Monday, April 7, 2008

What Were You Doing Last Year?

Official Bridge-to-Bridge course tester Mike "Wood Frog" Keene high steps it over the Knapps Narrows Bridge, on the first official course run--in the snow, wind, and rain--April 7, 2007.

There is no snow in the forecast for today on the Shore. You couldn't say that a year ago. On April 7 last year, Mike Keene and I christened the official measured Bridge-to-Bridge Half-Marathon course in sideways snow and rain in what we dubbed the "Extreme" version of the B2B. That was one of those runs that you have to be at least part-buffoon to get out of bed to make, and/but that I will never forget and would rank among the most memorable. Sometimes a smattering of idiocy can add some adventure to life.

I guess it's that same kind of idiocy that continues to pull me out of bed to make our morning Rise Up Runners runs this year. This past week may have been my highest mileage week on record. My three runs were 10 miles at Tuckahoe, 11-ish miles around Easton, and then 17.5 miles around Easton. I've already written about the Tuckahoe run. The 11-ish run saw Landy Cook and I meet Don Marvel at Idlewild at 5:00 a.m. and trounce around a number of Easton "boroughs" in the dark. Roughly 9-minute pace, and my nagging hip-flexor felt good the whole run.

On Thursday, the complete lunacy came into effect. Landy and I began our run at 3:30 a.m. That hurts to type. A star lit morning gave way to clouds, and when we met Joel Shilliday on Washington Street at 5:15ish, we were already almost 11.5 miles into our run. We fed off Joel's fresh energy and deft movie review skills :) to power us through the next 5 or so miles, before catching the very start of the sunrise while coming up Rails to Trails. I had to pull-in to get the morning festivities started in my house (waking the ladies), while Landy continued on, determined to crack 20 miles for the morning, which he did.

The long run of the year so far, was mostly run at 9-minute pace, which is encouraging for where I'm hoping to be for a potential fall road marathon. The Delaware course on April 26 will throw conventional timing/pace out the window as it's a trail marathon. My legs stayed somewhat fresh during the run, however my stomach, egged on by not having dinner the night before, due to a finger-food-menu work party, was a wreck for the second half of the run. Diagnosing how he felt and where we were as we were on the home stretch of Rails-to-Trails, Landy had the quote of the day, "my legs are a little tired, my breath is a little shorter, and my will is shot." That is one of the best summations of a long run that I have heard uttered.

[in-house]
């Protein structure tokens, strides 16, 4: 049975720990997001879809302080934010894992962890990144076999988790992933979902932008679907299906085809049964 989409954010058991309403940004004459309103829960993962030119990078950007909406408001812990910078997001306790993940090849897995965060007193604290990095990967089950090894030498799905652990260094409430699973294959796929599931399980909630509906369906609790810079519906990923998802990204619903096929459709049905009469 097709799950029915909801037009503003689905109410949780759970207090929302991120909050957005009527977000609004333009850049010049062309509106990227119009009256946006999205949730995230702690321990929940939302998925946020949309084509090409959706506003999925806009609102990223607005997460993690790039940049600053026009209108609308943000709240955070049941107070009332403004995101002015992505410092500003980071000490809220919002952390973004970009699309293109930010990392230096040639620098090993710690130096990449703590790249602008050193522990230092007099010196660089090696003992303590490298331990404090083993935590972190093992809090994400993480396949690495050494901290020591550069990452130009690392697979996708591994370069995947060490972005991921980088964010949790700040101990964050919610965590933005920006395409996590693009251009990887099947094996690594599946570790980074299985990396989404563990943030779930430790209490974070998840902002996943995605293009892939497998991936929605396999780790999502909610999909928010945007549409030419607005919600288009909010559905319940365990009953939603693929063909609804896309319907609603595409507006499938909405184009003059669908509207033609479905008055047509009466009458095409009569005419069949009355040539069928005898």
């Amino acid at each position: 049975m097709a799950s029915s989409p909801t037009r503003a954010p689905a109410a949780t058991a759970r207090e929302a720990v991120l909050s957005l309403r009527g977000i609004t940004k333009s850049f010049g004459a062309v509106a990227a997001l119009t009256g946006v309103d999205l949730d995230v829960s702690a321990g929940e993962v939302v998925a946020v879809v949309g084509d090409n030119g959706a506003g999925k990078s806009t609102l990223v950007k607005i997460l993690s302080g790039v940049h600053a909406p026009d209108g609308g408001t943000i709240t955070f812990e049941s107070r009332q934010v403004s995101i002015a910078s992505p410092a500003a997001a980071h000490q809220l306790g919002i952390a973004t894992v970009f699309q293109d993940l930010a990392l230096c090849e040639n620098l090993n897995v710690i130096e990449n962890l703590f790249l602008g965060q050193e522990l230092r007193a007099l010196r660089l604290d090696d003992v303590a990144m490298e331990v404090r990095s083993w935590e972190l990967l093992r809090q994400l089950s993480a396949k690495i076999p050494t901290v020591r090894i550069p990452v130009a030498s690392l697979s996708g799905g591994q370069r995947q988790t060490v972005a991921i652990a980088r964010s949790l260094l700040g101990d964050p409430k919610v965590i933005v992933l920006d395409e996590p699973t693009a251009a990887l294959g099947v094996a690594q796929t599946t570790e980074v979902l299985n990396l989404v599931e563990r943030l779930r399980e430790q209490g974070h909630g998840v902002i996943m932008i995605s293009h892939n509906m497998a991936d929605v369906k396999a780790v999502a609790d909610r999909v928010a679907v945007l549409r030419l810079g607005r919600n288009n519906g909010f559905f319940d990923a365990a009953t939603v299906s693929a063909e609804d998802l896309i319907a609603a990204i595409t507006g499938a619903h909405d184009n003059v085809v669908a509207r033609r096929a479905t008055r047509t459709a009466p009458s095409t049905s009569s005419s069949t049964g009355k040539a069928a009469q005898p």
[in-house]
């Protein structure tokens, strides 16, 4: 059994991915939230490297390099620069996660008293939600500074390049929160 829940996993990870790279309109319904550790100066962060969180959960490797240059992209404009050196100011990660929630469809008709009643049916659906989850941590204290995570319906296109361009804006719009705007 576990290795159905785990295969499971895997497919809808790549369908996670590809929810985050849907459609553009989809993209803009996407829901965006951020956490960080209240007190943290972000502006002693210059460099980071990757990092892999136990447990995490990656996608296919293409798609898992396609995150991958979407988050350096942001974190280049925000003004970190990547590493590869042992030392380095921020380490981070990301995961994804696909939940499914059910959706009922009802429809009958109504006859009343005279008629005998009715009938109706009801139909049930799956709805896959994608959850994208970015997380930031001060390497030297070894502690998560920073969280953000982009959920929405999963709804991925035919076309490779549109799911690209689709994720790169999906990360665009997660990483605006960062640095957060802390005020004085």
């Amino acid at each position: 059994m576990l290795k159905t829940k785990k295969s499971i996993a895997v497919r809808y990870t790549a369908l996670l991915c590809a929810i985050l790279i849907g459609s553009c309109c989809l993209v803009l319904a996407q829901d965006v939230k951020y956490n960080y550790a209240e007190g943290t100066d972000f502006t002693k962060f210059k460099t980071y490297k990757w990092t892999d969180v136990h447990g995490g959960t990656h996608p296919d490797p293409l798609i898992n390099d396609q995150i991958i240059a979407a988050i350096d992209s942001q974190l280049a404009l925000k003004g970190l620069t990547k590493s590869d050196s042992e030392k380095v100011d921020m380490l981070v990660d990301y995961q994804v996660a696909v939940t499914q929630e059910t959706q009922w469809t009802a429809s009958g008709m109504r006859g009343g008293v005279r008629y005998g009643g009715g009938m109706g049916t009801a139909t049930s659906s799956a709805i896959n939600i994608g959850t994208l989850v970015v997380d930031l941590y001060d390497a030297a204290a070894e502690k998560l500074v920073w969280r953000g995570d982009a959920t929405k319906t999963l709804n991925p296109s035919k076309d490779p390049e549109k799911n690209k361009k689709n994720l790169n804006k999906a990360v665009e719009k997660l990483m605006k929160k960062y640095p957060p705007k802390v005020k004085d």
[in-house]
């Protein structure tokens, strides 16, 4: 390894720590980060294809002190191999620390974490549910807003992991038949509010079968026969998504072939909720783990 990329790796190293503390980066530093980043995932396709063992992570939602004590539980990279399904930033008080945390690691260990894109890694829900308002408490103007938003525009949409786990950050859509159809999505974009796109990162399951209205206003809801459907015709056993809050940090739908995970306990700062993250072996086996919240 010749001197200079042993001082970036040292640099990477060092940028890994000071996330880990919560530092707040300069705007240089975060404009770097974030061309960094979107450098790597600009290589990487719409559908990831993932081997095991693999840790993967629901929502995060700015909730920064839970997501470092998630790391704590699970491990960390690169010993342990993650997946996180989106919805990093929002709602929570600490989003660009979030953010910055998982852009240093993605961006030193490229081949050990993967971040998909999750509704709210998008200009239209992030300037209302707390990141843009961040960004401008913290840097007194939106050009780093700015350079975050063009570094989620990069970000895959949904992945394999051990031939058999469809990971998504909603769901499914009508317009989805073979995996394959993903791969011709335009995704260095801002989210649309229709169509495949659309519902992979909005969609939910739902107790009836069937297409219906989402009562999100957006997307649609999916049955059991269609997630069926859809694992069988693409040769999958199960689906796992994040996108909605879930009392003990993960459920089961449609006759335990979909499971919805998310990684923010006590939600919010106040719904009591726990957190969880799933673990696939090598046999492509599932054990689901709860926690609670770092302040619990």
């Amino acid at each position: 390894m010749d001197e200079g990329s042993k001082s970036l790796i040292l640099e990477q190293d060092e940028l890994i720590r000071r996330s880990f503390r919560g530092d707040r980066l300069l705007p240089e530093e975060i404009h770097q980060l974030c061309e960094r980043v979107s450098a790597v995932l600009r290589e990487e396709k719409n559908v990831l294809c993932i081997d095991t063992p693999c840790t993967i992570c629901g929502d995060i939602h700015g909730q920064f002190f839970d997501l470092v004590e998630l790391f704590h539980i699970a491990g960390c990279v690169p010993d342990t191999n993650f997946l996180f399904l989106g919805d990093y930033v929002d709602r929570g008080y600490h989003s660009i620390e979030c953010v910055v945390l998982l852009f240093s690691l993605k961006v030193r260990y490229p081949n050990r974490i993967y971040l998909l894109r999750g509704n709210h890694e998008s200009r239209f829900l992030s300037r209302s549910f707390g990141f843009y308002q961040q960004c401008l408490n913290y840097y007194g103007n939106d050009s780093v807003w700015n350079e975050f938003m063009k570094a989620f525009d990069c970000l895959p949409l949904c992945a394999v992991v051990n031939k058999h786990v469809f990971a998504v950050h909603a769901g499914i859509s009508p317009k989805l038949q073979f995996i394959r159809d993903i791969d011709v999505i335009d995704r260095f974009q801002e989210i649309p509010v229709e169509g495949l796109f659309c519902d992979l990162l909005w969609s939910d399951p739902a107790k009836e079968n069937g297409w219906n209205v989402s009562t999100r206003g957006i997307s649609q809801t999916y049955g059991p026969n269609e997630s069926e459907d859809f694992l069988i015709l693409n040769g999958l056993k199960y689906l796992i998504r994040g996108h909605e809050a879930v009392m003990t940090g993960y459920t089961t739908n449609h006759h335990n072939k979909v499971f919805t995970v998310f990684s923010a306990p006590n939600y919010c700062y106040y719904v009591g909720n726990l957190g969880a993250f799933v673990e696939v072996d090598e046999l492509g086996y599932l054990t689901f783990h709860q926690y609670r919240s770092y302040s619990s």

A couple other things worth noting: fellow Rise Up Runner and long-time compadre and training partner Mike Keene has thrown himself headlong into cyberspace. He began his new blog, "Runners on Trails," yesterday, so be sure to check it frequently for eloquent reports and ruminations on running, adventure, traveling, and his first half-Ironman triathlon this June.

One of my next posts will take some notes and an interview I did with fastpacking, ultra-running guru Flyin' Brian Robinson while working on my article due out in the next issue of Trail Runner magazine. The occasion of a post about Brian is that he just finished, and managed to set the course record, for the Barkley 100 mile race--probably the hardest 100 miles run anywhere as a "race." Brian becomes only the 7th person to complete the course.

And finally, be sure to check the Rise Up Runners blog, for what's going on with group runs, run reports, and a great why-I-run mornings piece by Landy Cook. Some future stories coming over there, include a travel piece by Mike Keene and some photos, video, and a recap of the mud stompin' run that Joel Shilliday and I had out at Tuckahoe yesterday.

6 comments:

Landy said...

I find it hard to believe that anything I have said on any run is quotable. You need some better subjects for writing material (:

landy said...

Seriously though, I am amazed that you held back that tidbit about not eating a real dinner the night before a long run until sharing it in the last mile of our long run. You toughed it out without a complaint. Well done!

Michael Valliant said...

You know, when you are choosing to wake up at 3:30 am to go running, I didn't figure complaining about anything really made much sense...;)

landy said...

That didn't stop me from complaining now did it :>)

Runners on Trails said...

Just this morning while a mother was saying how cold and wet it is for this time of year, and how it should be warmer, I got the opportunity to recant the Xtreme B2B Half Marathon. I can still remember the snow stinging my face as we ran into the wind. High adventure in Bay Hundred. Love running in the snow!

Julie said...

Hi Michael! I found your blog. This is REALLY COOL!! And running at 3:30AM is REALLY INSANE!! I'll read about your adventures from the safety and comfort of my easy chair here. Now I'm onto Mike Keene's blog. Thanks and have fun!
Heikes